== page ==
Grants Support Collaboration, Translational Work
When the National Cancer Institute (NCI) awards a SPORE grant (Specialized Program of Research Excellence), it tells a medical center, in essence, "We like the way your doctors and scientists are working together. We like the way you have people from different disciplines and maybe even different institutions tackling a common goal." The aim of a SPORE grant is "translational" research: Moving a novel idea — one that has the potential to improve detection, diagnosis and treatment of cancer, prevent cancer-caused deaths, prolong survival, and improve quality of life — from a scientist's brain to the laboratory to, eventually, patients in clinical trials.
A SPORE grant means, "We
like the way your doctors and
scientists are working together,
tackling a common goal."
As you may imagine, the NCI doesn't award too many SPORE grants; there are fewer than a dozen focused on prostate cancer. Hopkins recently had its SPORE grant renewed, with an excellent score. Better yet, says William G. Nelson, M.D., Ph.D., Director of the Sidney Kimmel Cancer Center, "in comparison with other Prostate Cancer SPOREs across the country, we have such a rich pipeline of discoveries headed toward the clinic that all of the projects described in the application were new since the previous submission five years ago.Even more impressively, each of our previously funded SPORE projects had reached its translational research milestone, moving on to later stage development supported by other types of funding."
Nelson recently co-chaired a 60-member Translational Research Working Group, charged by the NCI with coming up with strategies to streamline the journey from concept to laboratory to the patient's bedside. One of their results was a set of developmental pathways to prioritize, monitor, and manage translational research efforts at SPORE centers. "These pathways place a premium on newly discovered molecular targets for diagnostic and drug development," says Nelson. "For prostate cancer researchers at Johns Hopkins, whether supported by the SPORE Program, the Patrick C. Walsh Prostate Cancer Research Fund, or other sources, this focus is great news because this is one of our great strengths. Our research teams are the best in the world at bringing both a savvy for the behavior of prostate cancer as a disease and a deep knowledge of the molecular mechanisms that drive prostate cancer development and progression."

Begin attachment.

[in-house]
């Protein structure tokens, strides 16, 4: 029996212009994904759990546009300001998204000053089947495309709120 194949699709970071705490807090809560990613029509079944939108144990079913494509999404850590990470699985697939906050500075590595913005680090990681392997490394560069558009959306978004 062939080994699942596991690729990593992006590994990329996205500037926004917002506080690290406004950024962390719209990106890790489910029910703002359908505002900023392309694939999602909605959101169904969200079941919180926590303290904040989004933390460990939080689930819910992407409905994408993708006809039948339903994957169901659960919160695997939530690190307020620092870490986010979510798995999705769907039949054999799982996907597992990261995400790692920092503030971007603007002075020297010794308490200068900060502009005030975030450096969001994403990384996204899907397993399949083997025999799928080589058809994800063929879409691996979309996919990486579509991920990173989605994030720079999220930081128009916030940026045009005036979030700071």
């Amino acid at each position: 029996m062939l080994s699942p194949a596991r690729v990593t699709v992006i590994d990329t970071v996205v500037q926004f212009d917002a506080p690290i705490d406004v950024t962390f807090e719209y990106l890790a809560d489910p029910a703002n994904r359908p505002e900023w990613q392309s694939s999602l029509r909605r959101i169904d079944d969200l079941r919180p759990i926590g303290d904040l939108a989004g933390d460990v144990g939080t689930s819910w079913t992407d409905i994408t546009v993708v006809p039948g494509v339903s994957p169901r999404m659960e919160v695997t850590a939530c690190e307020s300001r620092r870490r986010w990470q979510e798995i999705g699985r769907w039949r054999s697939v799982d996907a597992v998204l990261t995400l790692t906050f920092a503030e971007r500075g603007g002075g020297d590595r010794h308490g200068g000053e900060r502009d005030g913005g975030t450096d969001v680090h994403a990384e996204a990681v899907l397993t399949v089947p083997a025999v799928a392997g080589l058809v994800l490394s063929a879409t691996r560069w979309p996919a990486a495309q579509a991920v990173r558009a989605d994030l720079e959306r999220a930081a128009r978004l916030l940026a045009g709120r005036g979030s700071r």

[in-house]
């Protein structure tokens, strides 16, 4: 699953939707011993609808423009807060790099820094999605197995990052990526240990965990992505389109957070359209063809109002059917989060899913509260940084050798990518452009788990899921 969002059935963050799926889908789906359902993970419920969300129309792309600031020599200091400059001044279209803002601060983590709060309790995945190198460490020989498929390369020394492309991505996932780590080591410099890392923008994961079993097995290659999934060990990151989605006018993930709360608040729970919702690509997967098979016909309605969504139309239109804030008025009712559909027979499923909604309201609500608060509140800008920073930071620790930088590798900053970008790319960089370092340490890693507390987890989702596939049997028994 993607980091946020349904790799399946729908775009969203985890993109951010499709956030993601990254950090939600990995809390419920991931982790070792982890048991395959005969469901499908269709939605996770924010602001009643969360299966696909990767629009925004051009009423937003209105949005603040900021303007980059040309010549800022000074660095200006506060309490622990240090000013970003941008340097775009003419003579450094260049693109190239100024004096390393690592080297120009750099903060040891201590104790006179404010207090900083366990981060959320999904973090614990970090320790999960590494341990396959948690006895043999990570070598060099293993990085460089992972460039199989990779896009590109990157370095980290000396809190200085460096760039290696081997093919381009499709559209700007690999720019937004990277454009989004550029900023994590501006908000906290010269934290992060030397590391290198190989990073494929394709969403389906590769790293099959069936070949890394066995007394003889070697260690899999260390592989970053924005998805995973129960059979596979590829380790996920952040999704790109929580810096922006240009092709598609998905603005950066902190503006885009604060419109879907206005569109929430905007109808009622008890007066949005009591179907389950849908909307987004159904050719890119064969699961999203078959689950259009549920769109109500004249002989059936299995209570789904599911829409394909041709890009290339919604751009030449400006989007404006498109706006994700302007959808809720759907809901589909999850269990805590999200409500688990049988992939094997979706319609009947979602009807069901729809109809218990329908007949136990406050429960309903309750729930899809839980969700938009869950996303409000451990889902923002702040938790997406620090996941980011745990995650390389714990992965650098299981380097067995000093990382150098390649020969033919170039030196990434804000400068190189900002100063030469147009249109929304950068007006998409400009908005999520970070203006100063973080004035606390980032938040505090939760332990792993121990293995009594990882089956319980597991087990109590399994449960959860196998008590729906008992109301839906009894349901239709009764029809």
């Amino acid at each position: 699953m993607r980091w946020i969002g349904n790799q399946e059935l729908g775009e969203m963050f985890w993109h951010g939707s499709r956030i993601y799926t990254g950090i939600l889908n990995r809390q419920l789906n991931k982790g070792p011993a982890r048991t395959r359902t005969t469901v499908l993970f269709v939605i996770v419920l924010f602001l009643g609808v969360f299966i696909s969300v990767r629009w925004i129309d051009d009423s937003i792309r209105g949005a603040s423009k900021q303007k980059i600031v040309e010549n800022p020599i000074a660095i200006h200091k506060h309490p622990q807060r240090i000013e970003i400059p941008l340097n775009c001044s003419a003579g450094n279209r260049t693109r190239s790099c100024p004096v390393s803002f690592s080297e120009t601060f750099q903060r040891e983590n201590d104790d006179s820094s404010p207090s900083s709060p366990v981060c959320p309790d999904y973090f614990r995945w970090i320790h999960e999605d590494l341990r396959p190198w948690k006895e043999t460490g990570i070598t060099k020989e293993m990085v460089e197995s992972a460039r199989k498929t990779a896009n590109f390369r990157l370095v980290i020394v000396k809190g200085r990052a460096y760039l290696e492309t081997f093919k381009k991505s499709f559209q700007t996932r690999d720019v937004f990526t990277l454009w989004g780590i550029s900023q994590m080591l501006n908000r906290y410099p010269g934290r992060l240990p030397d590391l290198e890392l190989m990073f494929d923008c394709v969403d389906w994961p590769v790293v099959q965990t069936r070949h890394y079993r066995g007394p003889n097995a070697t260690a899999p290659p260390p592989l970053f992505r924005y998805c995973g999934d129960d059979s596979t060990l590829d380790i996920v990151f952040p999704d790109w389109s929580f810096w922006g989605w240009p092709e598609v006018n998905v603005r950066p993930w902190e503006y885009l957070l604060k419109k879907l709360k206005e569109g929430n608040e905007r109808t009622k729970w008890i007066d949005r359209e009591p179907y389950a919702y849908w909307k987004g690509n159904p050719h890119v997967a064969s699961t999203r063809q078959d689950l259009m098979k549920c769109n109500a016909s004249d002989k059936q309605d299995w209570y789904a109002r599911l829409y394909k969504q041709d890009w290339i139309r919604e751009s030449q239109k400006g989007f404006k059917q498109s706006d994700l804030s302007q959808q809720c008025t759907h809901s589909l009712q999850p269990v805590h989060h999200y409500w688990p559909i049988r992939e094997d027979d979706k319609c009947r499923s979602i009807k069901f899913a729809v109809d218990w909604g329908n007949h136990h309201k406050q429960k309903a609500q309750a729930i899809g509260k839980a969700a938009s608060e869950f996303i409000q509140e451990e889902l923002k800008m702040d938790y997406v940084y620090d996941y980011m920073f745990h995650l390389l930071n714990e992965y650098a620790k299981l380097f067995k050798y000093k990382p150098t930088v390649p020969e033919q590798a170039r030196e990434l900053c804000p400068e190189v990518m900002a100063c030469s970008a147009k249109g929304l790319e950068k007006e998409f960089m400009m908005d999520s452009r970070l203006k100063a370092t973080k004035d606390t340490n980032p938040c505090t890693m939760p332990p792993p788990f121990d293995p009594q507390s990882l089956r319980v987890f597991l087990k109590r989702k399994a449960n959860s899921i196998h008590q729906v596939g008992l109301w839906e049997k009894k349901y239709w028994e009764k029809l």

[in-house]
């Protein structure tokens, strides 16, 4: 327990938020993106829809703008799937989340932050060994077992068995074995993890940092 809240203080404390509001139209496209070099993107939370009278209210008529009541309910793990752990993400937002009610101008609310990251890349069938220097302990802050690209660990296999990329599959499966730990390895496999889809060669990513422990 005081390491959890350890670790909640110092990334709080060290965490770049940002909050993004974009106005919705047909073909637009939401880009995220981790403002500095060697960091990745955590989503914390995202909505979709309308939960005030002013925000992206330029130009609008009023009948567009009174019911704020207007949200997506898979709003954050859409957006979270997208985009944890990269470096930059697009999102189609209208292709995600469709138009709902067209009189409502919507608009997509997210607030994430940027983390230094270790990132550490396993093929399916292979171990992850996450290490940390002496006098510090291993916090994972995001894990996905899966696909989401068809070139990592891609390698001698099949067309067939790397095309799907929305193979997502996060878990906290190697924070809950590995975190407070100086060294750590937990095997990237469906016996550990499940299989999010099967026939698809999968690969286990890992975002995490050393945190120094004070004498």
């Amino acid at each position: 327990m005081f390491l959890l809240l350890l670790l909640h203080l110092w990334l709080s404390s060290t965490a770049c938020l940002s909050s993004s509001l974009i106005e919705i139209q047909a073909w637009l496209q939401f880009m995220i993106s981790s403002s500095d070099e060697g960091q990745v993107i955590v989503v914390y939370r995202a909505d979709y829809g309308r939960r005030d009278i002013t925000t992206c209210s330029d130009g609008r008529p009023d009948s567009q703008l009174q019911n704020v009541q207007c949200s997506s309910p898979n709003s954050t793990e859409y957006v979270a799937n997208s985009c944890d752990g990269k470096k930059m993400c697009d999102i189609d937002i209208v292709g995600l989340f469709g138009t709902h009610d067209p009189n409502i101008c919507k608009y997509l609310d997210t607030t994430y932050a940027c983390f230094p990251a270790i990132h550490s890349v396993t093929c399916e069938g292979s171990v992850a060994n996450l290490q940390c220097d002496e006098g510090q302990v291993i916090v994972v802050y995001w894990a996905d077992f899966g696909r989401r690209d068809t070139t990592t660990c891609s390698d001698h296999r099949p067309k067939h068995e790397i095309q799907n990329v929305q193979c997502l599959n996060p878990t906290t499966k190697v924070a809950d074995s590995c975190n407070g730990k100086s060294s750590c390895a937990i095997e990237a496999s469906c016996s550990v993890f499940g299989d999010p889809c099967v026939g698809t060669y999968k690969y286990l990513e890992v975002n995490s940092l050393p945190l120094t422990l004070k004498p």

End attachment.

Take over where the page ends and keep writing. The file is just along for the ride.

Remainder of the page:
Four Brady scientists — Mohamad E. Allaf, M.D., Tamara Lotan, M.D., Jun Luo, Ph.D., and Prakash Kulkarni, Ph.D. — recently received funding as part of this SPORE program. Here's a brief look at some of their work:
The Next Best Thing to the Surgeon's Fingertips: Ultrasound Elastography
Over the last few years, robot-assisted laparoscopic radical prostatectomy has emerged as an exciting, minimally invasive alternative to the traditional open radical prostatectomy. There's just one drawback. "During open surgery, which remains the gold standard today, surgeons use tactile feedback to determine whether cancer extends outside of the prostate" says Mohamad E. Allaf, M.D., Director of Minimally Invasive and Robotic Surgery. If the surgeon feels anything suspicious, this could lead to removal of more tissue. "Robotic surgery does not offer this tactile feedback, and this has raised concerns regarding the surgeon's ability to appreciate differences in tissue texture or fi rmness along the prostate surface." The landscape immediately surrounding the prostate is treacherous for surgeons; for example, it is easy to cut or damage the tiny, delicate nerves on either side of the prostate that are responsible for erection (these are known as the neurovascular bundles of Walsh). "This sometimes means a dilemma for the surgeon," says Allaf. "Remove too much tissue needlessly and the patient loses erectile function. Remove too little, and risk leaving cancer behind." To address this, Allaf, along with Emad Boctor, Ph.D., an engineer in the division of Medical Imaging Physics, is working on a new means of imaging called elastography imaging. An advanced form of ultrasound, this technology helps the surgeon know where tissue is harder or more dense. "Elastography imaging is noninvasive, relatively inexpensive, and does not expose the patient to radiation," says Allaf.
Translational research is moving a
novel idea from a scientist's brain